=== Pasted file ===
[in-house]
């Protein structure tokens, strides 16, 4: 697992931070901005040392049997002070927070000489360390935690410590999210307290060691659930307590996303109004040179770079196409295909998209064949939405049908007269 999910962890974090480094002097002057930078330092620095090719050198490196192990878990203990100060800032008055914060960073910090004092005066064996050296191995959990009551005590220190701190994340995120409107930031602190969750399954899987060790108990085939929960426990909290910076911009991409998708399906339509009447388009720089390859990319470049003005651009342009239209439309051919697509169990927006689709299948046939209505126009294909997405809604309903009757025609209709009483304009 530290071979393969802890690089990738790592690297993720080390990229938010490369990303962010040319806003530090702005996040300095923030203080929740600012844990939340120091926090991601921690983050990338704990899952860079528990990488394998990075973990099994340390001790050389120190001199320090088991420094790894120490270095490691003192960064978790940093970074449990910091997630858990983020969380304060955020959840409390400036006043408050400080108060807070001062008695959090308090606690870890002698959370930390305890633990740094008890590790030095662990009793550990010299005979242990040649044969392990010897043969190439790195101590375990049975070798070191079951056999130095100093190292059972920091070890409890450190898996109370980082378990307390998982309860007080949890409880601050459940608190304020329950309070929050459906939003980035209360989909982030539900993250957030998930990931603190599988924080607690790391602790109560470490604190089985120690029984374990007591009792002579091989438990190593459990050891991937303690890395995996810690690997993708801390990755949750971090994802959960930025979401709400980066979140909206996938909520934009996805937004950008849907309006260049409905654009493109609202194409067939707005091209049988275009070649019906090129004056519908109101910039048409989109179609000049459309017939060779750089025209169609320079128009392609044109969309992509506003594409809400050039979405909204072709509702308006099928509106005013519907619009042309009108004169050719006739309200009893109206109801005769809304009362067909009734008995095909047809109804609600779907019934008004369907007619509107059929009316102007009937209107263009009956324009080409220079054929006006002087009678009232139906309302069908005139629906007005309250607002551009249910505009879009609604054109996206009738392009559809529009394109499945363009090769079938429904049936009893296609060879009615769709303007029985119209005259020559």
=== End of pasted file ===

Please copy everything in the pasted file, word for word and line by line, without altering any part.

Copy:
[in-house]
């Protein structure tokens, strides 16, 4: 697992931070901005040392049997002070927070000489360390935690410590999210307290060691659930307590996303109004040179770079196409295909998209064949939405049908007269 999910962890974090480094002097002057930078330092620095090719050198490196192990878990203990100060800032008055914060960073910090004092005066064996050296191995959990009551005590220190701190994340995120409107930031602190969750399954899987060790108990085939929960426990909290910076911009991409998708399906339509009447388009720089390859990319470049003005651009342009239209439309051919697509169990927006689709299948046939209505126009294909997405809604309903009757025609209709009483304009 530290071979393969802890690089990738790592690297993720080390990229938010490369990303962010040319806003530090702005996040300095923030203080929740600012844990939340120091926090991601921690983050990338704990899952860079528990990488394998990075973990099994340390001790050389120190001199320090088991420094790894120490270095490691003192960064978790940093970074449990910091997630858990983020969380304060955020959840409390400036006043408050400080108060807070001062008695959090308090606690870890002698959370930390305890633990740094008890590790030095662990009793550990010299005979242990040649044969392990010897043969190439790195101590375990049975070798070191079951056999130095100093190292059972920091070890409890450190898996109370980082378990307390998982309860007080949890409880601050459940608190304020329950309070929050459906939003980035209360989909982030539900993250957030998930990931603190599988924080607690790391602790109560470490604190089985120690029984374990007591009792002579091989438990190593459990050891991937303690890395995996810690690997993708801390990755949750971090994802959960930025979401709400980066979140909206996938909520934009996805937004950008849907309006260049409905654009493109609202194409067939707005091209049988275009070649019906090129004056519908109101910039048409989109179609000049459309017939060779750089025209169609320079128009392609044109969309992509506003594409809400050039979405909204072709509702308006099928509106005013519907619009042309009108004169050719006739309200009893109206109801005769809304009362067909009734008995095909047809109804609600779907019934008004369907007619509107059929009316102007009937209107263009009956324009080409220079054929006006002087009678009232139906309302069908005139629906007005309250607002551009249910505009879009609604054109996206009738392009559809529009394109499945363009090769079938429904049936009893296609060879009615769709303007029985119209005259020559």